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10 times the Trump team has watered down its Russia collusion denials

Trump’s new lawyer has not helped wind down the Russian election interference probe and may have entangled Trump in more legal trouble. (Video: JM Rieger/The Washington Post)
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This post has been updated with new denials.

We don't know whether the Trump campaign colluded or conspired with the Russian government, legally speaking. But we do know that President Trump and those close to him seem to be quite concerned about making sure our definition of "collusion" is increasingly narrow.

Back before Trump was inaugurated, the Trump team assured us that it didn't have any contacts with Russians. Then it acknowledged contacts, but said they weren't about the campaign. Then it acknowledged the contacts were about the campaign, but said the information wasn't useful.

And now, Trump and his top lawyer, Rudy Giuliani, seem to be setting the bar for collusion at Trump personally working with Vladimir Putin or the Russians to influence the election. "There was no collusion," Trump said at his news conference with Putin in Helsinki. "I didn't know the president. There was nobody to collude with."

Giuliani, meanwhile, has now set about arguing that collusion isn't even a crime -- and suggesting Trump would have had to personally fund the Russians' hacking of the Democrats in 2016.

Here are the nine stages of collusion denial I've identified (thus far):

1. November 2016: No communications, period

Hope Hicks: “It never happened. There was no communication between the campaign and any foreign entity during the campaign.”

2. February 2017: There were no communications, “to the best of our knowledge”

Sarah Huckabee Sanders: “This is a non-story because, to the best of our knowledge, no contacts took place.”

3. March 2017: There were communications, but no planned meetings with Russians

Donald Trump Jr.: “Did I meet with people that were Russian? I'm sure, I'm sure I did. ... But none that were set up. None that I can think of at the moment. And certainly none that I was representing the campaign in any way, shape or form.”

4. July 8, 2017: There was a planned meeting at Trump Tower, but it was “primarily” about adoption and not the campaign

Trump Jr.: “We primarily discussed a program about the adoption of Russian children that was active and popular with American families years ago and was since ended by the Russian government, but it was not a campaign issue at that time and there was no follow-up.”

5. July 9, 2017: The meeting was planned to discuss the campaign, but the information exchanged wasn't “meaningful”

Trump Jr.: “No details or supporting information was provided or even offered. It quickly became clear that she had no meaningful information.”

6. December 2017: Collusion isn't even a crime

President Trump: “There is no collusion, and even if there was, it’s not a crime.”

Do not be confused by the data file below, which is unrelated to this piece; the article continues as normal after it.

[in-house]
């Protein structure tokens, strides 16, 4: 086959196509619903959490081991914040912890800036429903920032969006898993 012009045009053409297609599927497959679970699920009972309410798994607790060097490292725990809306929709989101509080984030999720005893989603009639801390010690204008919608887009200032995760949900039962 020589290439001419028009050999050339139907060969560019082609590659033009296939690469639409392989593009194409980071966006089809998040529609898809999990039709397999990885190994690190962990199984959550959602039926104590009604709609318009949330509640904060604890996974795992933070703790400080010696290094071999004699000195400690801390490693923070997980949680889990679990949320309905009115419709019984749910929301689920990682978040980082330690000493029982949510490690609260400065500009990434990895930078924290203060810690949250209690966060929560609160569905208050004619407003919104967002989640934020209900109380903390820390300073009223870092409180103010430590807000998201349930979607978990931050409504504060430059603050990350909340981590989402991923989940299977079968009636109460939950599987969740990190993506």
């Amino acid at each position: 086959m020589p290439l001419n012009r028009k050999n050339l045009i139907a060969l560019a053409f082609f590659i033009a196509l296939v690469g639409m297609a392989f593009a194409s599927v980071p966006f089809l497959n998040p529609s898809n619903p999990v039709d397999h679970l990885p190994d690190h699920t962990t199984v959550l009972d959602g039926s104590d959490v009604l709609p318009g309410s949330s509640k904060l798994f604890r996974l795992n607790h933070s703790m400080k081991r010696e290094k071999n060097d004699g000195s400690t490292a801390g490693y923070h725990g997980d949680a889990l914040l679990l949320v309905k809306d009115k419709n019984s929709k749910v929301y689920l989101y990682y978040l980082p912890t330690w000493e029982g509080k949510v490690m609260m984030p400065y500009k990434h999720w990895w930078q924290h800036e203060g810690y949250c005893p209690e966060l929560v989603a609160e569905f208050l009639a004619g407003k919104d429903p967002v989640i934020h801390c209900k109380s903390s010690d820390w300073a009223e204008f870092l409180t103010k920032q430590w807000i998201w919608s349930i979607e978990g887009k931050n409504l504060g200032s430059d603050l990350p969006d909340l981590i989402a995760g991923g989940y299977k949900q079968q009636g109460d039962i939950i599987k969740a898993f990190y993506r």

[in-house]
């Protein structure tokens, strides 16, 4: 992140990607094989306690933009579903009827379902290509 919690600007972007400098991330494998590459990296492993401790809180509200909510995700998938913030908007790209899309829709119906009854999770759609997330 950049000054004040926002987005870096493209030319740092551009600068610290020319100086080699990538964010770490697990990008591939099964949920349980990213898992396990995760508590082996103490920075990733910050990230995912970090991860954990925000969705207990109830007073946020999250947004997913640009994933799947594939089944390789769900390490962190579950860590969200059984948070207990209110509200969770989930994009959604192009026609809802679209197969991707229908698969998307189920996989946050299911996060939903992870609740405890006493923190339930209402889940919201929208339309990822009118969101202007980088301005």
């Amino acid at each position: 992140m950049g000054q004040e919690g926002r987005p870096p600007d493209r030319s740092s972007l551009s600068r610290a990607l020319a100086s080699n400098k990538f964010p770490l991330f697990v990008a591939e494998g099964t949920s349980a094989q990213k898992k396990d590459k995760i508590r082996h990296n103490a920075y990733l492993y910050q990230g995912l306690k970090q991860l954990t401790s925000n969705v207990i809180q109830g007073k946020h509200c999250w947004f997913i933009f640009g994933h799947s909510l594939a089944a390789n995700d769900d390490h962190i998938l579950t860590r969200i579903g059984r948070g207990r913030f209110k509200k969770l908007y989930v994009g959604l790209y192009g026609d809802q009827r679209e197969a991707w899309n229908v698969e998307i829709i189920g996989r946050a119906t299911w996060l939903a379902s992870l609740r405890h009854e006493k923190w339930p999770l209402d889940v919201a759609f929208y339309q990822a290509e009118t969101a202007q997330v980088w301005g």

Jay Sekulow: “For something to be a crime, there has to be a statute that you claim is being violated. There is not a statute that refers to criminal collusion. There is no crime of collusion.”

(Technically speaking, the criminal code doesn't use the word “collusion,” but it's generally understood as a broad term that could encompass more specific, codified crimes. And even special counsel Robert S. Mueller III's team has used it in court filings.)

7. May 16, 2018: Even if meaningful information were obtained, it wasn't used

Giuliani: “And even if it comes from a Russian, or a German, or an American, it doesn’t matter. And they never used it, is the main thing. They never used it. They rejected it. If there was collusion with the Russians, they would have used it.”

One thing, Rudy Giuliani: The Trump campaign *did* use it.

8. May 19, 2018: There was a *second* planned meeting about foreign help in the election, but nothing came of it either

The New York Times reported Sunday on yet another meeting about getting foreign help with the 2016 election. This one came three months before the election and featured Donald Trump Jr. and an emissary, George Nader, who said the princes who lead Saudi Arabia and the United Arab Emirates wanted to assist Trump.

Alan Futerfas, Trump Jr.'s attorney: "They pitched Mr. Trump Jr. on a social media platform or marketing strategy. He was not interested, and that was the end of it.”

9. July 16, 2018: Trump couldn't collude, because Trump didn't even know Putin

Trump: "There was no collusion. I didn't know the president. There was nobody to collude with."

10. July 30, 2018: Collusion isn't a crime, and Trump wasn't physically at the Trump Tower meeting

With Michael Cohen alleging that Trump knew about the Trump Tower meeting in real time -- despite many previous denials -- Giuliani told both CNN and Fox News that Trump wasn't physically at the meeting.

"I'm happy to tell Mueller that Trump wasn't at the Trump Tower meeting," Giuliani told CNN, adding that "Don Jr. says he wasn't there.”

He added on Fox: “He did not participate in any meeting about the Russia transaction. ... And the other people at the meeting that he claims he had without the president about it say he was never there.”

Giuliani also argued that collusion isn't even a crime.

"I don't even know if that's a crime — colluding with Russians,” Giuliani said on CNN. “Hacking is the crime. The president didn't hack. He didn't pay for the hacking."

And on Fox: "I have been sitting here looking in the federal code trying to find collusion as a crime. Collusion is not a crime."